## Main Question or Discussion Point

Hey there, I'm thinking about if one of the eigenvalues is zero (means determinant is 0. right?) So, is there any possibility to non-zero eigenvalue also exists?

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mathwonk
Homework Helper
for a diagonal matrix, the eigenvalues are the numbers on the diagonal. so what do you think can happen?

Well, now that I'm more inside of these things, I realized that I've asked a stupid question :D Of course there is.

mathwonk
Homework Helper
another point of view is that eigenvalues are roots of the characteristic polynomial. so if one root is zero can other roots be non zero?

another point of view is that eigenvalues are roots of the characteristic polynomial. so if one root is zero can other roots be non zero?
Yes

Well, you could have something like:
$\lambda^3 + 18\lambda^2 + 81\lambda$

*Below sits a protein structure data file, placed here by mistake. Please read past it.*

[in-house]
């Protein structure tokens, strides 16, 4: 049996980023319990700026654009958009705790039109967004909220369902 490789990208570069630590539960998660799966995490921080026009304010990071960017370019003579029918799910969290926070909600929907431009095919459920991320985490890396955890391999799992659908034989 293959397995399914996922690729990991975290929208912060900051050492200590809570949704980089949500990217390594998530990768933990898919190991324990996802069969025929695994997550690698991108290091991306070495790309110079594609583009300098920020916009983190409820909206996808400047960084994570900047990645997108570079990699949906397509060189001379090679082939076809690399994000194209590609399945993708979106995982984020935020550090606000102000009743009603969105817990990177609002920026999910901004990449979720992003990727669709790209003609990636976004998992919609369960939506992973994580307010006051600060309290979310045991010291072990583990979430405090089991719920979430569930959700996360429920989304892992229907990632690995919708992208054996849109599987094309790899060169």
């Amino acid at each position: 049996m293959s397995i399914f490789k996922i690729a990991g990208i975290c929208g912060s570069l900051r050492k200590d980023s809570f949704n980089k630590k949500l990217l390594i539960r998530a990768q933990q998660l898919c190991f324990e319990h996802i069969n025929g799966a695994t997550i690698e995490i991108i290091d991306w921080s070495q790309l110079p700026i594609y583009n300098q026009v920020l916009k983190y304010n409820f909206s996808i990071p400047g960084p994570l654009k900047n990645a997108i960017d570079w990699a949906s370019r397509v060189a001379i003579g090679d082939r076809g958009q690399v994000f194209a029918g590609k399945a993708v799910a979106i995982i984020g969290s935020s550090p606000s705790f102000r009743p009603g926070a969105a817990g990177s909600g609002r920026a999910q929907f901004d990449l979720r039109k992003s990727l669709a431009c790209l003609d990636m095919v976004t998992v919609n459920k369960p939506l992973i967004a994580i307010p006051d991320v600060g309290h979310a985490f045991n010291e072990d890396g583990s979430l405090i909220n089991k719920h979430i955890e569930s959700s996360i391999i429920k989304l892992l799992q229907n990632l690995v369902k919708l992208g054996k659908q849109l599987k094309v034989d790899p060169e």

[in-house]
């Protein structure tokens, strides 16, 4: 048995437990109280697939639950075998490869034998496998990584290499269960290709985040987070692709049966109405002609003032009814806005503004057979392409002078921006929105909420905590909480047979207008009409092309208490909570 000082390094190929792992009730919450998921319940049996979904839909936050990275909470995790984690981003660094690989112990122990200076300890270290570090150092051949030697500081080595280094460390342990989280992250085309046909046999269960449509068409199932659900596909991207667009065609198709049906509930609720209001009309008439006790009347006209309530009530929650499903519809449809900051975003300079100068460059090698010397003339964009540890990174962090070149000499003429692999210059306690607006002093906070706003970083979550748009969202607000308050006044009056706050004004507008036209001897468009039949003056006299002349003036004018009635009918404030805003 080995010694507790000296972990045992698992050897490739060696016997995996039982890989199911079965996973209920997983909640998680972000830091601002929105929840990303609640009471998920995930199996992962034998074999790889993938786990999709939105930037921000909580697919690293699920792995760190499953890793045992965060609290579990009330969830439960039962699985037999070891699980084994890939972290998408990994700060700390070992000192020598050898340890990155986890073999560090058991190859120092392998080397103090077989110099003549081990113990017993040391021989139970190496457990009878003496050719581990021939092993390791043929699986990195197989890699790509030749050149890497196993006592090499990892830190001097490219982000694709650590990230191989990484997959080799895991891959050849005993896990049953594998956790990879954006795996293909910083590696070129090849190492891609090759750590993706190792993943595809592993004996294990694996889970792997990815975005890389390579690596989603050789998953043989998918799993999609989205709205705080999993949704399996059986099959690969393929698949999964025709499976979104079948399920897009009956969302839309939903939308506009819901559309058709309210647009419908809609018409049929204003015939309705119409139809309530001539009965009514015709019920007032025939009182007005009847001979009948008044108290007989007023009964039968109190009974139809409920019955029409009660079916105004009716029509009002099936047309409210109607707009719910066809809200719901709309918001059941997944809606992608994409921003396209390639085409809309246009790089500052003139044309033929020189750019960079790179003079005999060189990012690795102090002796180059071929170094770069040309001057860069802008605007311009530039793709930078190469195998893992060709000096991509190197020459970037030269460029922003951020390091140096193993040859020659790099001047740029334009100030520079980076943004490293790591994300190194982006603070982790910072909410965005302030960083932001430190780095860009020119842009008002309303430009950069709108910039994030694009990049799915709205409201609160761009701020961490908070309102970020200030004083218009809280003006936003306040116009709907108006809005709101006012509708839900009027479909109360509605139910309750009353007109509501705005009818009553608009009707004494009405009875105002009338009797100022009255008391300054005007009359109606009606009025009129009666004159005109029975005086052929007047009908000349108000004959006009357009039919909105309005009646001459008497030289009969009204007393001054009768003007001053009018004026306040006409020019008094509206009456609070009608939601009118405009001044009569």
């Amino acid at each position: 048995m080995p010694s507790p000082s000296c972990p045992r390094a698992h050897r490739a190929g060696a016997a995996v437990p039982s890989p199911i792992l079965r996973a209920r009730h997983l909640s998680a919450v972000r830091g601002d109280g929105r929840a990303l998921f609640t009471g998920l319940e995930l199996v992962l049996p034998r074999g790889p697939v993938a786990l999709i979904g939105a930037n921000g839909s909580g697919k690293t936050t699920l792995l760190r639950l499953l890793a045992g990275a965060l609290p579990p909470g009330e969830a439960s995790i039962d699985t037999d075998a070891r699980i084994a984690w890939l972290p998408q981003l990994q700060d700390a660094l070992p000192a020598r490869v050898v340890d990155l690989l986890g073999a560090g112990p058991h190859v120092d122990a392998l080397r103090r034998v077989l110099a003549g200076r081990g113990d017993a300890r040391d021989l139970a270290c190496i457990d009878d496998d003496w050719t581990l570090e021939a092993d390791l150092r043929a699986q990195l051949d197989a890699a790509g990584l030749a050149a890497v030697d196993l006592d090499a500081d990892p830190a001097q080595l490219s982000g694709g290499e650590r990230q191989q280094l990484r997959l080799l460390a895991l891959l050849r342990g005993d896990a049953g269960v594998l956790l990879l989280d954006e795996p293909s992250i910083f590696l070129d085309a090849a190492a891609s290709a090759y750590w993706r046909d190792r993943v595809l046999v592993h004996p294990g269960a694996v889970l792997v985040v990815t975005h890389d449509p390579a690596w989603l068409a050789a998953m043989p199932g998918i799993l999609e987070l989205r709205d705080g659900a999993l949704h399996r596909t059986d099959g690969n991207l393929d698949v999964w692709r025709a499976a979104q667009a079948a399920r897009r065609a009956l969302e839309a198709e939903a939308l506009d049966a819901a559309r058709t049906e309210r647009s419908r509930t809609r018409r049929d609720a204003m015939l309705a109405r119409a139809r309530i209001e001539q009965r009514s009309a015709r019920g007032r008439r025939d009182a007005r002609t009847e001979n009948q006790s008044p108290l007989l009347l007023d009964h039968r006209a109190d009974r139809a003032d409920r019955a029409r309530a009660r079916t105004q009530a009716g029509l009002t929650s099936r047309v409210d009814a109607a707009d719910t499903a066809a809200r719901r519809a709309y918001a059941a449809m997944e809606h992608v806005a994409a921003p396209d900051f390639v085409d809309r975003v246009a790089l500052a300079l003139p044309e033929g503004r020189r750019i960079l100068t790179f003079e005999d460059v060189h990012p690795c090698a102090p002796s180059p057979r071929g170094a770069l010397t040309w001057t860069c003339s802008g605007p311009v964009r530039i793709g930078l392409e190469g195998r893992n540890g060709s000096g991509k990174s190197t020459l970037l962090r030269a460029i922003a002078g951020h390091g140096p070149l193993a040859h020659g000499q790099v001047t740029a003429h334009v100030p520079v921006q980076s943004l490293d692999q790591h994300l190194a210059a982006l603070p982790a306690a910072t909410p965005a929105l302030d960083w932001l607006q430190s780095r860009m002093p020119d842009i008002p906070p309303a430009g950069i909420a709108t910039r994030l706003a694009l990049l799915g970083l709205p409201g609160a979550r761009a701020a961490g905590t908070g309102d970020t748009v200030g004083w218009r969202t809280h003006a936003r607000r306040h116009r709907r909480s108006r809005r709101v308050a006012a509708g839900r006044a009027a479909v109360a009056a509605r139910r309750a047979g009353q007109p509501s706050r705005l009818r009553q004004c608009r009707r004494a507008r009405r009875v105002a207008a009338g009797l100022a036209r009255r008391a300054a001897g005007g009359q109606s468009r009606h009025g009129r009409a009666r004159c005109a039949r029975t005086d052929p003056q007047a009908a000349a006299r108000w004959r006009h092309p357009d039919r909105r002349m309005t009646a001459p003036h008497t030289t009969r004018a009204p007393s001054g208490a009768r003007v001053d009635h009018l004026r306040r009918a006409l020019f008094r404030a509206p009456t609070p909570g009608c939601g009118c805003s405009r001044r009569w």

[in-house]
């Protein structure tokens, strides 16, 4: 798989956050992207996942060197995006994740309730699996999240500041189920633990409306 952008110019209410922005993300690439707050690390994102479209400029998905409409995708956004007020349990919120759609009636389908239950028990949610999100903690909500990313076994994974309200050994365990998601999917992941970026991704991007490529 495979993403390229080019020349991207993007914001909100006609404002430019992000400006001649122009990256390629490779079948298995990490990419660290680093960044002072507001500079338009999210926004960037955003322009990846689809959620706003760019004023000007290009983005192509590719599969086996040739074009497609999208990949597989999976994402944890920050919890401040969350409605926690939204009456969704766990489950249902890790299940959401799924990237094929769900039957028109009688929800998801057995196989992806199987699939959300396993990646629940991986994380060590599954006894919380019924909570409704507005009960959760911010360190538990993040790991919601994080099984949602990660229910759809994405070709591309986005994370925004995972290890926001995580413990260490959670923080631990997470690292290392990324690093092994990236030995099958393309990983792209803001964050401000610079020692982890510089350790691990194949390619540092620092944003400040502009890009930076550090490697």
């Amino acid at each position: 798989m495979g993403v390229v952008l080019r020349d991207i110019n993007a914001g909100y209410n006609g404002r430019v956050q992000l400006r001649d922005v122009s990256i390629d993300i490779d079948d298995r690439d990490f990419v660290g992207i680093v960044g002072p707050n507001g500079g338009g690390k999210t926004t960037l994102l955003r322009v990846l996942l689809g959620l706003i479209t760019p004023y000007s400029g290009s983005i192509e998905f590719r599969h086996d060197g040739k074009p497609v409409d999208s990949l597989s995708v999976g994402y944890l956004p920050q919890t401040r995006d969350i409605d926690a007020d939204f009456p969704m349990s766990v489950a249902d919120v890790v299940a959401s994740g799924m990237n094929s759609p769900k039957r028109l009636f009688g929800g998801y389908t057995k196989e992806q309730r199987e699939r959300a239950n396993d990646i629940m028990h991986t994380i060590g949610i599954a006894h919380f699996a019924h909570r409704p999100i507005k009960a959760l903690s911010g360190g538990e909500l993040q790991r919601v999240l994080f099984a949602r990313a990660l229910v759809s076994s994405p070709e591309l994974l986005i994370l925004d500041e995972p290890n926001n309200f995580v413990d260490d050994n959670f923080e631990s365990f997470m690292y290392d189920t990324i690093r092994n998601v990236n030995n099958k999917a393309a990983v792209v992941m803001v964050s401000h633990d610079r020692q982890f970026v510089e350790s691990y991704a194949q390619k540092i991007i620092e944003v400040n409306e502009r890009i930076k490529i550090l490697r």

Where you have eigenvalues $\lambda_1 = 0$ and $\lambda_2 = -9$.
So, I certainly think you can have an eigenvalue of zero and other nonzero eigenvalues. And also, I'm not sure what you mean by the determinant being zero; to get a characteristic polynomial, you have to take the determinant and set it equal to zero to solve for the eigenvalues in the first place.
In other words, you find eigenvalues using:
$\det(A - \lambda I_A) = 0$ (Given a matrix A and its identity matrix, IA).

*EDIT*
I misspoke above; I listed two eigenvalues, whereas a $3 \times 3$ matrix (with a cubic characteristic polynomial) would have three eigenvalues. Of course, in the case I listed above, two of the eigenvalues, $\lambda_2$ and $\lambda_3$ would be the same (λ2 = λ3 = -9). I was treating them as roots of a cubic, where (with three solutions) there are only two roots, given two of them are the same. In the context of matrix algebra, though, all eigenvalues should be accounted for.

WWGD
Well, if there is an eigenvalue $\lambda=0$, then Det(A-0I_A)=Det(A)=0.